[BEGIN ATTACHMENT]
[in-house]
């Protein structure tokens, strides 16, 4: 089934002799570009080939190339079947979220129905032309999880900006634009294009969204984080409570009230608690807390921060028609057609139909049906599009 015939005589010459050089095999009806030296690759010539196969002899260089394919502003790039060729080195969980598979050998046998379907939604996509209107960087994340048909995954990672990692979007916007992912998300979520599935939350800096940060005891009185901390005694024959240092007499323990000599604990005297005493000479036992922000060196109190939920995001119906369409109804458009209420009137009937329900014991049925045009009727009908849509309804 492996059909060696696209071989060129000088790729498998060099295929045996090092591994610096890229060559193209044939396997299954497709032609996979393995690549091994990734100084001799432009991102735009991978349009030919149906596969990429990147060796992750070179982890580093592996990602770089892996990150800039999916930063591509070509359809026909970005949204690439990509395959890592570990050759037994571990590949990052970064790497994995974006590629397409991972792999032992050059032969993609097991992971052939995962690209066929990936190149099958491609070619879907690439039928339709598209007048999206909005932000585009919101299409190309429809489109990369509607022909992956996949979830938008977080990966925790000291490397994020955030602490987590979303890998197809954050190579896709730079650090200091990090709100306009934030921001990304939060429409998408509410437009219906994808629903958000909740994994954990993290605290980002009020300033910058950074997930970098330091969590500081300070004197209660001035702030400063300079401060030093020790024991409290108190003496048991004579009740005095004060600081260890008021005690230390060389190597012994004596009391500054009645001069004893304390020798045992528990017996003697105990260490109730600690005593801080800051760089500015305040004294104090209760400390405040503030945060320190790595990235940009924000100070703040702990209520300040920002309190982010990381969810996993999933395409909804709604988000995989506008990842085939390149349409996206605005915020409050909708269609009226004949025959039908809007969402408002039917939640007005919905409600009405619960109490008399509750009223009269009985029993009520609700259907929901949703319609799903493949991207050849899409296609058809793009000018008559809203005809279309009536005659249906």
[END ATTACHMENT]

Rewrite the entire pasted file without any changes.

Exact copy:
[in-house]
């Protein structure tokens, strides 16, 4: 089934002799570009080939190339079947979220129905032309999880900006634009294009969204984080409570009230608690807390921060028609057609139909049906599009 015939005589010459050089095999009806030296690759010539196969002899260089394919502003790039060729080195969980598979050998046998379907939604996509209107960087994340048909995954990672990692979007916007992912998300979520599935939350800096940060005891009185901390005694024959240092007499323990000599604990005297005493000479036992922000060196109190939920995001119906369409109804458009209420009137009937329900014991049925045009009727009908849509309804 492996059909060696696209071989060129000088790729498998060099295929045996090092591994610096890229060559193209044939396997299954497709032609996979393995690549091994990734100084001799432009991102735009991978349009030919149906596969990429990147060796992750070179982890580093592996990602770089892996990150800039999916930063591509070509359809026909970005949204690439990509395959890592570990050759037994571990590949990052970064790497994995974006590629397409991972792999032992050059032969993609097991992971052939995962690209066929990936190149099958491609070619879907690439039928339709598209007048999206909005932000585009919101299409190309429809489109990369509607022909992956996949979830938008977080990966925790000291490397994020955030602490987590979303890998197809954050190579896709730079650090200091990090709100306009934030921001990304939060429409998408509410437009219906994808629903958000909740994994954990993290605290980002009020300033910058950074997930970098330091969590500081300070004197209660001035702030400063300079401060030093020790024991409290108190003496048991004579009740005095004060600081260890008021005690230390060389190597012994004596009391500054009645001069004893304390020798045992528990017996003697105990260490109730600690005593801080800051760089500015305040004294104090209760400390405040503030945060320190790595990235940009924000100070703040702990209520300040920002309190982010990381969810996993999933395409909804709604988000995989506008990842085939390149349409996206605005915020409050909708269609009226004949025959039908809007969402408002039917939640007005919905409600009405619960109490008399509750009223009269009985029993009520609700259907929901949703319609799903493949991207050849899409296609058809793009000018008559809203005809279309009536005659249906």